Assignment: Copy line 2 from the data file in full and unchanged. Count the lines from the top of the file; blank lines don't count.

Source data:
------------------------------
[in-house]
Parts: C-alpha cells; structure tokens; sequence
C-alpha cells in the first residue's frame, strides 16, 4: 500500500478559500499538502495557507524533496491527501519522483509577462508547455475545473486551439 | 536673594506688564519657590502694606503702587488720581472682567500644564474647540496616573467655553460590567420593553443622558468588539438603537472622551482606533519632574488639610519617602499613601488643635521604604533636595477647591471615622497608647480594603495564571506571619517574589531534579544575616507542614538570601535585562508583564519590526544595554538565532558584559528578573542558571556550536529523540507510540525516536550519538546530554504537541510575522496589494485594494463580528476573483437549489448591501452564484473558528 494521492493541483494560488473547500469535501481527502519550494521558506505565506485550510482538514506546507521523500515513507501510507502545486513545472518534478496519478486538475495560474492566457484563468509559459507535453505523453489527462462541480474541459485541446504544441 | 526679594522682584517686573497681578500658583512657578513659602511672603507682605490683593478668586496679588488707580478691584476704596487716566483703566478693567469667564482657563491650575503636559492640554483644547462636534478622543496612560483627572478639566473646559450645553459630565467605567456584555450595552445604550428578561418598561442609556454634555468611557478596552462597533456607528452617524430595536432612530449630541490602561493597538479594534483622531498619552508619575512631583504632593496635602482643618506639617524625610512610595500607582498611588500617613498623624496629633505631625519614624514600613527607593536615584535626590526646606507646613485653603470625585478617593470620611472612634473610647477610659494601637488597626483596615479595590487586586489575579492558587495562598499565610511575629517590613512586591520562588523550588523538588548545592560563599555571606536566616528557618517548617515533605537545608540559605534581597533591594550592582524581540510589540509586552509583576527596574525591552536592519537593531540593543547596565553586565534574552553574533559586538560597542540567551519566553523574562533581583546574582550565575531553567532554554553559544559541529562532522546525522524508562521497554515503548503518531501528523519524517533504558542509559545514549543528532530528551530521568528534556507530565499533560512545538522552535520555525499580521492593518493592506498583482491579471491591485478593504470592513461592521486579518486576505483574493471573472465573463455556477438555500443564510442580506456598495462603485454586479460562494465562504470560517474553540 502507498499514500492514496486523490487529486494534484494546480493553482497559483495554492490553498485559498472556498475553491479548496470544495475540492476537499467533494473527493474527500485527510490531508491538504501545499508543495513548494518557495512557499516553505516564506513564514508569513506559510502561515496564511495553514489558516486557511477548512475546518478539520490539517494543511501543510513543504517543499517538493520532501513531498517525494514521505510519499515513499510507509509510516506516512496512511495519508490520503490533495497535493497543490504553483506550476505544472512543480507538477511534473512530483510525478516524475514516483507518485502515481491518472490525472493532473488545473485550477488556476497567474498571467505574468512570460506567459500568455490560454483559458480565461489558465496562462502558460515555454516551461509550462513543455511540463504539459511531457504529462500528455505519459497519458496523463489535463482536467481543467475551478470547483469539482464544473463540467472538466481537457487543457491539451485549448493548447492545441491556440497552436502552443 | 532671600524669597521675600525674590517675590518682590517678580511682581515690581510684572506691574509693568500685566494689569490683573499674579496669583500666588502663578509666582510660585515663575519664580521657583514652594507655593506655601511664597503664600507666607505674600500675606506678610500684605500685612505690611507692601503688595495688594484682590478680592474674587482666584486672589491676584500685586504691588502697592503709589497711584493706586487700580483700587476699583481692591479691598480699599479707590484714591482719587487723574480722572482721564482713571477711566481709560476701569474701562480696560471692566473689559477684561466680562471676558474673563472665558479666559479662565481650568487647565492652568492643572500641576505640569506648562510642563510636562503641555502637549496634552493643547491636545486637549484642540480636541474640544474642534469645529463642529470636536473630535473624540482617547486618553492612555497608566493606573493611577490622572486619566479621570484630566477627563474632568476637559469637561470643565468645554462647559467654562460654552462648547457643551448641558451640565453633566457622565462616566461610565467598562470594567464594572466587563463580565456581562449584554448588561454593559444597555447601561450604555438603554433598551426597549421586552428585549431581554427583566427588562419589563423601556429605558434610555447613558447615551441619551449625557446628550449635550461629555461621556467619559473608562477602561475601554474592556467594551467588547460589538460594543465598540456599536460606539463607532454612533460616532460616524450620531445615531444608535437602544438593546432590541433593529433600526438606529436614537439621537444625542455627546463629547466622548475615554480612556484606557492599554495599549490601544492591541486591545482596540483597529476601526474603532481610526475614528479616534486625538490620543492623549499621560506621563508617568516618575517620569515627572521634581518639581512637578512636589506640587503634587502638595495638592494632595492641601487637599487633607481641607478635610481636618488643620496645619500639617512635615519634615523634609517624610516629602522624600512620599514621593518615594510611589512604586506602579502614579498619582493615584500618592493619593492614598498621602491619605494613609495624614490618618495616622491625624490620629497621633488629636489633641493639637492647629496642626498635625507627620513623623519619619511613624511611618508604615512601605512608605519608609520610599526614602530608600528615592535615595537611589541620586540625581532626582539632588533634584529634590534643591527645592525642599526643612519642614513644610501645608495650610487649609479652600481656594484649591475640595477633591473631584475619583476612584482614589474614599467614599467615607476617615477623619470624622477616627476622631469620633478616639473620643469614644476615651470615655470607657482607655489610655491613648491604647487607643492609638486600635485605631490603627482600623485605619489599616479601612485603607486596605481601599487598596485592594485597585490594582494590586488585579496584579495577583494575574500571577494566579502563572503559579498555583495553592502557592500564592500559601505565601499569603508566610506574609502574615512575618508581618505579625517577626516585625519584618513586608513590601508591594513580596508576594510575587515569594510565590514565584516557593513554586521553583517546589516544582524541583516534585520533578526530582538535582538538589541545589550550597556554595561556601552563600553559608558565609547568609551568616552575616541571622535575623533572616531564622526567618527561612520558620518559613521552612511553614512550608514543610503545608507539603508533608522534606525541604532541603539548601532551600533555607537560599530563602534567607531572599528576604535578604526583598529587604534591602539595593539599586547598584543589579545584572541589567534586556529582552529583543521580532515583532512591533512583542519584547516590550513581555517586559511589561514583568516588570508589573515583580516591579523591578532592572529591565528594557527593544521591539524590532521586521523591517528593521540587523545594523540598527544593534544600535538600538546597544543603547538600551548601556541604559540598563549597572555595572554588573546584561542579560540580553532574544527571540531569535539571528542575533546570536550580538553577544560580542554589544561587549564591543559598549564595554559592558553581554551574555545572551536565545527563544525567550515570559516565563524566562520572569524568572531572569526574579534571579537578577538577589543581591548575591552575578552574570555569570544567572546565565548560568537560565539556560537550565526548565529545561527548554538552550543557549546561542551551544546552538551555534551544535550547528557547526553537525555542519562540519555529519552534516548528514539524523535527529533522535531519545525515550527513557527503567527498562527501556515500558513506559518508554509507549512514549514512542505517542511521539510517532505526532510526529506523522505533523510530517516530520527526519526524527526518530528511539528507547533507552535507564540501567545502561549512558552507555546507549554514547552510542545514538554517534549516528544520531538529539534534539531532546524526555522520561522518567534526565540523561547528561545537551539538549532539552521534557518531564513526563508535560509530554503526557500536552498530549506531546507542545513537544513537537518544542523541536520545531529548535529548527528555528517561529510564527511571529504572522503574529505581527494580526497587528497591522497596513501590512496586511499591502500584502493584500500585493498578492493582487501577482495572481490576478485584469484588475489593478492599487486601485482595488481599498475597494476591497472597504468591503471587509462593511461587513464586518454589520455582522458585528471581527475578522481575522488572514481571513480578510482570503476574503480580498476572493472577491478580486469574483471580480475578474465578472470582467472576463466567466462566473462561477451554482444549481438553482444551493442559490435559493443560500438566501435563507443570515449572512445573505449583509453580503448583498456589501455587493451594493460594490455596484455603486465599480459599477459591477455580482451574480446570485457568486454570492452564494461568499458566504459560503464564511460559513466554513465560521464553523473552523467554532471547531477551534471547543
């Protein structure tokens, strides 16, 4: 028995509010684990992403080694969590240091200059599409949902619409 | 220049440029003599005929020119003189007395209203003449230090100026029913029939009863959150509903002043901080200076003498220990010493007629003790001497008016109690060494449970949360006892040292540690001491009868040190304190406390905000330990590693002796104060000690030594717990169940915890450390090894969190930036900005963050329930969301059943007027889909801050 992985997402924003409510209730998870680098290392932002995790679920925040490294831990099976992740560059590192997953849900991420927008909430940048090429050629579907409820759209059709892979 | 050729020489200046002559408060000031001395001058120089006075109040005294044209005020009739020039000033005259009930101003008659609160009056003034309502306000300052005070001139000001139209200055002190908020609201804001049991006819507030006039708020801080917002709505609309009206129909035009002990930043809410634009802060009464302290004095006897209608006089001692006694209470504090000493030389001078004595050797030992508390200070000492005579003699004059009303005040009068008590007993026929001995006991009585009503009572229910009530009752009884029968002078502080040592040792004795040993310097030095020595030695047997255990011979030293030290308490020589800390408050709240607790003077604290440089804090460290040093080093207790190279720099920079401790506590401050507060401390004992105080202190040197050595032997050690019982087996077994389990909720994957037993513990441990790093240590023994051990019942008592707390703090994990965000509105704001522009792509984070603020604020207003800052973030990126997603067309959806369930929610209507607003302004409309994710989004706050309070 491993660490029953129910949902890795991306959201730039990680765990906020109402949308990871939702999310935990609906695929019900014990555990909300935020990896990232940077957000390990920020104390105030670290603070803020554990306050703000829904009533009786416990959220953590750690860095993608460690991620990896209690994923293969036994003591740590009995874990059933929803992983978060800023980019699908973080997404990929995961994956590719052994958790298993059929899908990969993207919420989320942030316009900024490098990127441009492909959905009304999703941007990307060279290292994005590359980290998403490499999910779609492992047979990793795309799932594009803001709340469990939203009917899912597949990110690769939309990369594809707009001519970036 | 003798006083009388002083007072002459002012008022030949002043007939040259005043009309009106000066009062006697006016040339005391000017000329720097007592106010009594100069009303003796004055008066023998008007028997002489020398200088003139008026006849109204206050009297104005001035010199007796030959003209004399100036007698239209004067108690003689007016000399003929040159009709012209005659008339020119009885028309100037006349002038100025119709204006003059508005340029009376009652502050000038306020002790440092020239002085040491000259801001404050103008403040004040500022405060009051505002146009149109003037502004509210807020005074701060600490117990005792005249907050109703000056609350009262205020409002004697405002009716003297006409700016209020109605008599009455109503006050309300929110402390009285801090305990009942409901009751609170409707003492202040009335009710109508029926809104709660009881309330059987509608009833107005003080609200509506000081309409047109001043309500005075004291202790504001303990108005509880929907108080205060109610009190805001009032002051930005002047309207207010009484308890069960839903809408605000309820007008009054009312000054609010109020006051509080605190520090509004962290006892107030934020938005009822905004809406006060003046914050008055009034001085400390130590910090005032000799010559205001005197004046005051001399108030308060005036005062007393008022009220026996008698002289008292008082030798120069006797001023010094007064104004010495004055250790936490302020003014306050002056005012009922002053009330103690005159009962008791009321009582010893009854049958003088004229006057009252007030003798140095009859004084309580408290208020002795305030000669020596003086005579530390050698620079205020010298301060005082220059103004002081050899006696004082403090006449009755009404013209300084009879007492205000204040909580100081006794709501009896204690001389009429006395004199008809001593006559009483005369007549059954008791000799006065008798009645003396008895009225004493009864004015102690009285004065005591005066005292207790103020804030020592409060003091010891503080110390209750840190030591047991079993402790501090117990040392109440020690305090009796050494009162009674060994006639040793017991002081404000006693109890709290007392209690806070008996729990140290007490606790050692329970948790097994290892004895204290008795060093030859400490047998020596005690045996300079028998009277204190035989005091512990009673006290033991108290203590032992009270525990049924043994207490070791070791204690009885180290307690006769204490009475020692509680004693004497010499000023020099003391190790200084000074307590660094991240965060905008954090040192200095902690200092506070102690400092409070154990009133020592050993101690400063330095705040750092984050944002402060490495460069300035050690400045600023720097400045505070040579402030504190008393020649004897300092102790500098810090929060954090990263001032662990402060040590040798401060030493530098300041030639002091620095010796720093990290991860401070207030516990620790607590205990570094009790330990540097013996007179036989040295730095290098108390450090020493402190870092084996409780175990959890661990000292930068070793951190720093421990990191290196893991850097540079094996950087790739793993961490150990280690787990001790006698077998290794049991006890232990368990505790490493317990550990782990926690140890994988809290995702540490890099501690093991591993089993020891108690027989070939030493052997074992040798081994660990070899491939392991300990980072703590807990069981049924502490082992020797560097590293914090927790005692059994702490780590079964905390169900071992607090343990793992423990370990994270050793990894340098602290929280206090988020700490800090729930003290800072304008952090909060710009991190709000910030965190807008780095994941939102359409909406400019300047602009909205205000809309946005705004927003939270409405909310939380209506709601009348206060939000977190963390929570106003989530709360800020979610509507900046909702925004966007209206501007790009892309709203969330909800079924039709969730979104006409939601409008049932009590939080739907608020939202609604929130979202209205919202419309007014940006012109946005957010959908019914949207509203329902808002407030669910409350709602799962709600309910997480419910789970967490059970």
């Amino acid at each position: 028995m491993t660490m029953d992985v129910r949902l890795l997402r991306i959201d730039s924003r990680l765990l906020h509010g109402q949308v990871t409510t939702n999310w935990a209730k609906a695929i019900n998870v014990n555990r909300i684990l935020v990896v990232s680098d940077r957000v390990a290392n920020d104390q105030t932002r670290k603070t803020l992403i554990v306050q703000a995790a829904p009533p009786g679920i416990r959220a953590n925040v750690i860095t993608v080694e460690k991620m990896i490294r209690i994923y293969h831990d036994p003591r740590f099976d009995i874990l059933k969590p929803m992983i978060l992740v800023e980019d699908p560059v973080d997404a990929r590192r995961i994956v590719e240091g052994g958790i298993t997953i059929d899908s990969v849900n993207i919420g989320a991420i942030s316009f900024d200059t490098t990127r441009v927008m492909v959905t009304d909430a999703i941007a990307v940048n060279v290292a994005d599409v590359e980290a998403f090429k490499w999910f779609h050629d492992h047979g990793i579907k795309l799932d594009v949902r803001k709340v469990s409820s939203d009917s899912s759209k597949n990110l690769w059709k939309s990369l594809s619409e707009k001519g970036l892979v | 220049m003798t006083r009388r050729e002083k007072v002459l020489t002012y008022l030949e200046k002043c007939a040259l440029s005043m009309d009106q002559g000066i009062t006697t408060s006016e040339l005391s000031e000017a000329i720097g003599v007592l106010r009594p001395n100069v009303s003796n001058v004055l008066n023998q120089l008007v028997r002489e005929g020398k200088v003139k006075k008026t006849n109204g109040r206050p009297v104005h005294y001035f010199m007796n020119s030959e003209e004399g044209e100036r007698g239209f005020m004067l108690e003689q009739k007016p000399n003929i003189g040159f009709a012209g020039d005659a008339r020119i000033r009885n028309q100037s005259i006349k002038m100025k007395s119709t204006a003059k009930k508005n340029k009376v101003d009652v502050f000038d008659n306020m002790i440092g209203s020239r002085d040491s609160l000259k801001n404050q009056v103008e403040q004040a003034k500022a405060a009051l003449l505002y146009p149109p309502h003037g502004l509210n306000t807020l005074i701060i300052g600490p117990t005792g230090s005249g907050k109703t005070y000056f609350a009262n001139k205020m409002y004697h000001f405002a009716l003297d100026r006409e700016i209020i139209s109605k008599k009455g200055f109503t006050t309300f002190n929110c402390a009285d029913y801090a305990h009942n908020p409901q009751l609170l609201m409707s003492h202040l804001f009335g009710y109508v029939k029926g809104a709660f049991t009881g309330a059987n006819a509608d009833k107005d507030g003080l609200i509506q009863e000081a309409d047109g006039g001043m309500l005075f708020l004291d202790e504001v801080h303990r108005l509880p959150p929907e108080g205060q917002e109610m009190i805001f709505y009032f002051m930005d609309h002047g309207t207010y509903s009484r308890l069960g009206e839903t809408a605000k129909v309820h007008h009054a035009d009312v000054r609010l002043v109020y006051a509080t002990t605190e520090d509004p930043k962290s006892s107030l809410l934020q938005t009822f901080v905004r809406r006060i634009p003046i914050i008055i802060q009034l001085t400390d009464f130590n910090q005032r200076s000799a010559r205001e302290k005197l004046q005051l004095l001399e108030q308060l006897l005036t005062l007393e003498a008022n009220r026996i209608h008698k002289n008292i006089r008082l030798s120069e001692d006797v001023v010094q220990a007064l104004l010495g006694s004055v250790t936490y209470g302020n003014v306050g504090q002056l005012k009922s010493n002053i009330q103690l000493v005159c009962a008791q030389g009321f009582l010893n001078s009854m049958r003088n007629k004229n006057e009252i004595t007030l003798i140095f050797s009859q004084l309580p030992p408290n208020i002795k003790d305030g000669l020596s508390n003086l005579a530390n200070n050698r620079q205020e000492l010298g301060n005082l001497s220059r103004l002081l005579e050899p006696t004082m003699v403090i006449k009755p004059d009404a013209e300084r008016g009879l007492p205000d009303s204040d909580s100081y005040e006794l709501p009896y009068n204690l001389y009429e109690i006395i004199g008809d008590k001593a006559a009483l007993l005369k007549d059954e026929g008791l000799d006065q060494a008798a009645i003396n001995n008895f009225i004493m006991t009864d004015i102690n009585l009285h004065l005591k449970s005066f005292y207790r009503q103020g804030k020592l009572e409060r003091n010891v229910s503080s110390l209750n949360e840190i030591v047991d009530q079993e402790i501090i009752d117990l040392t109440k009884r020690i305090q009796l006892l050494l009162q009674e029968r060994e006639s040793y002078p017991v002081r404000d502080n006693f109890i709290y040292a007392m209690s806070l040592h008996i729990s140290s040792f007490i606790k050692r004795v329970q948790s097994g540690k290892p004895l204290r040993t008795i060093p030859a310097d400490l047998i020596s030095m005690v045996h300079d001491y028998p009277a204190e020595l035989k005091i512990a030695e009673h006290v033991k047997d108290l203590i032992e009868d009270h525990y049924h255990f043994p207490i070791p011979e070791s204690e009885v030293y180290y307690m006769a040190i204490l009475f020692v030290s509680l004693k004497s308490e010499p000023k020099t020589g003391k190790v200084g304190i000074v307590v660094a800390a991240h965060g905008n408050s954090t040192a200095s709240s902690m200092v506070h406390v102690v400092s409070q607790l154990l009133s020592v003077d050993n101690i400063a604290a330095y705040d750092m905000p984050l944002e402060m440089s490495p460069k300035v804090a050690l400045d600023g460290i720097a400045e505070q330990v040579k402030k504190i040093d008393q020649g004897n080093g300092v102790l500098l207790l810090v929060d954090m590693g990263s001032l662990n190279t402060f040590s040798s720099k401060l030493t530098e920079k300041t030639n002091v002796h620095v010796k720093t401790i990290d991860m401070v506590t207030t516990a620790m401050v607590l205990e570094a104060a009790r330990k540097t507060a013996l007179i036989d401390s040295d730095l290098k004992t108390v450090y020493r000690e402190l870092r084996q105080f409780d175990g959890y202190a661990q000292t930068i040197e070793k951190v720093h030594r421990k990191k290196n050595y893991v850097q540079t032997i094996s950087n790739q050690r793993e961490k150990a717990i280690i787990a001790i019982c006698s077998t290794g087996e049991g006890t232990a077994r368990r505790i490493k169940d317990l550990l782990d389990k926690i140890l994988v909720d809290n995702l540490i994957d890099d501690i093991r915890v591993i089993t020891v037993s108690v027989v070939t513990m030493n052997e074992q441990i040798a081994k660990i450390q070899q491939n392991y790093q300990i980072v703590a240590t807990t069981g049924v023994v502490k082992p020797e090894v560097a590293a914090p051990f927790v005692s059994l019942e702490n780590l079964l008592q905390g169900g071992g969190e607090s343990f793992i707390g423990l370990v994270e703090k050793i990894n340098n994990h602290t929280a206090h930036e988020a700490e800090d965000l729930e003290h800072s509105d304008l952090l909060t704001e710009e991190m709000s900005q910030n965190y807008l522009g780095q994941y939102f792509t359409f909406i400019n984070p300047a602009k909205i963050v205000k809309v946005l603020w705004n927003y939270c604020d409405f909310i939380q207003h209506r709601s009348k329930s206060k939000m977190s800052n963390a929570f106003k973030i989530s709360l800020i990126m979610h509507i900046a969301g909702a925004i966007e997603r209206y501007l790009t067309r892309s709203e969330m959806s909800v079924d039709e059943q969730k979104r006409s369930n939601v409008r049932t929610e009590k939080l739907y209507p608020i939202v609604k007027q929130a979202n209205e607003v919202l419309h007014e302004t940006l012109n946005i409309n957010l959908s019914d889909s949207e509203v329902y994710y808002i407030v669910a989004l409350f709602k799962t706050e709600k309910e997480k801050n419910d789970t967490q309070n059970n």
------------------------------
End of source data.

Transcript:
Parts: C-alpha cells; structure tokens; sequence